The prevalence of distance education is steadily increasing in institutions of higher education in the United States and abroad. Colleges and universities are seeking new avenues to deliver curricula to students in remote areas and/or to nontraditional students. Distance education is a relatively new venture for dental hygiene education. The purpose of this study was to determine the prevalence and use of distance education in dental hygiene educational programs nationally. Dental hygiene directors of all associate degree and baccalaureate degree dental hygiene programs in the United States (N = 255) were mailed a fifteen-item survey regarding their use of distance education. Results of the study indicated that 22 percent of dental hygiene programs have implemented distance education. In addition, a large variety of courses are being offered by several distance education delivery methods. Thirty of the thirty-eight dental hygiene programs that responded to the survey reported that they were satisfied with their distance education initiatives. The length of time that distance education was offered by the dental hygiene program was not related to satisfaction level (p = .0795), and there was no relationship between the type of distance education used and satisfaction level (p > .05). Considering all factors involved in this study, we can conclude that distance education is being used in a substantial number of dental hygiene programs and that the majority of these programs are satisfied that distance education is an adequate alternative to traditional "brick and mortar" approaches. (+info)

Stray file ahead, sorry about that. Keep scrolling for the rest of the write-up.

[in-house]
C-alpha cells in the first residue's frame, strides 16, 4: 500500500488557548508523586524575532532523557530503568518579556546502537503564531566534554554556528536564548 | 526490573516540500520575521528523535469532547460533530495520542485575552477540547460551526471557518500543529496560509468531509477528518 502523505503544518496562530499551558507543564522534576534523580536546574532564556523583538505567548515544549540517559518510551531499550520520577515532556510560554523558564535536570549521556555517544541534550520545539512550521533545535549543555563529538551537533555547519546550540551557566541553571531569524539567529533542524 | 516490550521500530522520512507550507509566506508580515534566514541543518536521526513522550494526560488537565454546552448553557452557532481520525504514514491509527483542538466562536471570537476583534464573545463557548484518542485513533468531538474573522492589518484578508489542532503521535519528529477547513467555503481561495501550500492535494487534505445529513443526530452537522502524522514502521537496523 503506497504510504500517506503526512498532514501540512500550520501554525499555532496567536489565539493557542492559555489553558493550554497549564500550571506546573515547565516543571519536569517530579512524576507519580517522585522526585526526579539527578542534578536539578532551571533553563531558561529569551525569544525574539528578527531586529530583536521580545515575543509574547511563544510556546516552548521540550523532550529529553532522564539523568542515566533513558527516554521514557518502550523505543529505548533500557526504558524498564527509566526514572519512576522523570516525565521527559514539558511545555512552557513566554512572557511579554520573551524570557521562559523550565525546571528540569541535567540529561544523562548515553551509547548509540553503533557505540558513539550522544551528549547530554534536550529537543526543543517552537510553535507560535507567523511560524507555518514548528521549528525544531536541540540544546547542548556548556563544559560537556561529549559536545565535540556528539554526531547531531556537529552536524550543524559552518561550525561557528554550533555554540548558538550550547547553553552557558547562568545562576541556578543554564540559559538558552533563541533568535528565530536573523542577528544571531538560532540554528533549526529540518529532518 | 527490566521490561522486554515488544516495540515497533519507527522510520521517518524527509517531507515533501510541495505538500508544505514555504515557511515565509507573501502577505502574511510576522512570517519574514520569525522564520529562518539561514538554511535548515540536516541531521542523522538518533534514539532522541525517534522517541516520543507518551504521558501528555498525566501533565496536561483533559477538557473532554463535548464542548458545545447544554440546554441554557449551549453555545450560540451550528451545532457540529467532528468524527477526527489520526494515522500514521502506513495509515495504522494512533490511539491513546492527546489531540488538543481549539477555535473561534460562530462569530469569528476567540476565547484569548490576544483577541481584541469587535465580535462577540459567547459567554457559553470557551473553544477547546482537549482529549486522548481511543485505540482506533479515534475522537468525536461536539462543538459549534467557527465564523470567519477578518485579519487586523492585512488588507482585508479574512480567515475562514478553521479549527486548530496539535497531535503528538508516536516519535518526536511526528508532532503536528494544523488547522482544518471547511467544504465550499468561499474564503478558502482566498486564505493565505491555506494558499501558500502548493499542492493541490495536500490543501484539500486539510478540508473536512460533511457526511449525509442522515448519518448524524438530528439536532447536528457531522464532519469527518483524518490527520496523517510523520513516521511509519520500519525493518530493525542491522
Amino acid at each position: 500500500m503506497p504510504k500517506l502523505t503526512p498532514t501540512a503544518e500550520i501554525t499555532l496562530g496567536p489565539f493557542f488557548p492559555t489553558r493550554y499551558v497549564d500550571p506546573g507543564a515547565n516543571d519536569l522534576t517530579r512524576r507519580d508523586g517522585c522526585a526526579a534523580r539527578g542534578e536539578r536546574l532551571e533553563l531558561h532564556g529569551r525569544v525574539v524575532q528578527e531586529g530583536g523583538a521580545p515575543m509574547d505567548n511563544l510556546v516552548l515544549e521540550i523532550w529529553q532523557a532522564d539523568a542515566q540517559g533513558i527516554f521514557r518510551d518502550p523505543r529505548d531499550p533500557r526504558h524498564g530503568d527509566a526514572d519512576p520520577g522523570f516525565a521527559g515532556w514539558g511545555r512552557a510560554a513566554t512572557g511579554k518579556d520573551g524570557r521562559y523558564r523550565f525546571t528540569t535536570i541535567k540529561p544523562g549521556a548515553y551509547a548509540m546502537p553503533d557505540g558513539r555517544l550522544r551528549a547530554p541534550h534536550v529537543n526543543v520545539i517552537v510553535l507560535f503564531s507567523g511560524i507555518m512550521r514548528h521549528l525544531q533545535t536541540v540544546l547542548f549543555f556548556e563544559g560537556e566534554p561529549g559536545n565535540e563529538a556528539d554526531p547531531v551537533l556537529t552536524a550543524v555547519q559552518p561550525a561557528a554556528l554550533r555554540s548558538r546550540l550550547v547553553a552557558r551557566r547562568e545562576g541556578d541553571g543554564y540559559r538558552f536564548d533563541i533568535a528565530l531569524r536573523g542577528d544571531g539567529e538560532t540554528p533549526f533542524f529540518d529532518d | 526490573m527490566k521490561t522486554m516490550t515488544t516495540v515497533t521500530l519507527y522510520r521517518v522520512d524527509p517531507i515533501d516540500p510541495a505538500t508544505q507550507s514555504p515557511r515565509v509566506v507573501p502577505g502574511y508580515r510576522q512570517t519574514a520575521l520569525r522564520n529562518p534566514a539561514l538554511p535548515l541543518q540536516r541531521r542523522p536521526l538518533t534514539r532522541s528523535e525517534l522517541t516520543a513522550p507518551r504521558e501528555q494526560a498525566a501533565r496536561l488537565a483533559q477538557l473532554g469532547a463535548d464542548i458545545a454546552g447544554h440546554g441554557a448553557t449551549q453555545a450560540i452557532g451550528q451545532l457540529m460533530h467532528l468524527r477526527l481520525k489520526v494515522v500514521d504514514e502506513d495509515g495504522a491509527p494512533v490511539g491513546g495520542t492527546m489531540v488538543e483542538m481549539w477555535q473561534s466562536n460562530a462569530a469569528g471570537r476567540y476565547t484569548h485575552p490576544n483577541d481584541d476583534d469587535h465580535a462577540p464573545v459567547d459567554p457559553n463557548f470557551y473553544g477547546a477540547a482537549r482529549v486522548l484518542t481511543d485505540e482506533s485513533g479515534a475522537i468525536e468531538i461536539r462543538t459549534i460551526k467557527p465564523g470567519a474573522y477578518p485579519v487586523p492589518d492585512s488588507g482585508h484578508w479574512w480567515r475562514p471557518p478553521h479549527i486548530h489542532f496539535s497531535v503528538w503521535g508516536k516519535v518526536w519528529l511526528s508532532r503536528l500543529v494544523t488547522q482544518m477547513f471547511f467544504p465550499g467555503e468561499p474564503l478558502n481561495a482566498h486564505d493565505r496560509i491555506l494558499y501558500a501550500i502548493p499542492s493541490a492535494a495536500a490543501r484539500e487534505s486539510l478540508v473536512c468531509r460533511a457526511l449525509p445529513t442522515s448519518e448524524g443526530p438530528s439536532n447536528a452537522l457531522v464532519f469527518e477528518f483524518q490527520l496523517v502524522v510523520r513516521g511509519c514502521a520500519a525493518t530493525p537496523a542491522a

Graduates' perceptions of self-assessment training in clinical dental hygiene education.
Although research regarding self-assessment as a curriculum component has been undertaken previously, no data have been reported regarding the perceptions of graduates who were taught self-assessment as a formalized component of accredited dental hygiene programs. Aided by alumni insight and the belief that the dental hygiene curriculum has the potential for improvement, the purpose of this qualitative study was to investigate dental hygienists' perceptions regarding self-assessment as a curriculum component and its impact on their clinical dental hygiene education. This investigation drew a sample of subjects from forty-eight graduates of a bachelor's degree dental hygiene program located within a college of dentistry. Twelve graduates were selected to participate in the study. An audiotaped semi-structured interview with predetermined questions served as a focus for the interview, yet amplification and probing allowed the participants to further articulate their feelings and thoughts. Findings indicated that participants believed self-assessment to be a worthwhile and positive component of the dental hygiene curriculum. All participants emphatically recounted with dramatic examples that training in self-assessment positively influenced their clinical dental hygiene education, permanently impacted their thinking process, and is being used in their practices. (+info)
The genetic associate: a new health professional.
Sarah Lawrence College has pioneered a masters program to train Genetic Associates. The Genetic Associate is a new category of allied health professional in clinical genetics. Trained to offer coordinative and supportive care to the patient with potential or actual genetic disease, Genetic Associates are potential providers of unmet health needs in the developing field of human genetics. There are 56 graduates of this program employed in 12 states and one foreign country. This paper describes the curriculum, the students, and a preliminary evaluation of Genetic Associates' performance as members of the health care team. (+info)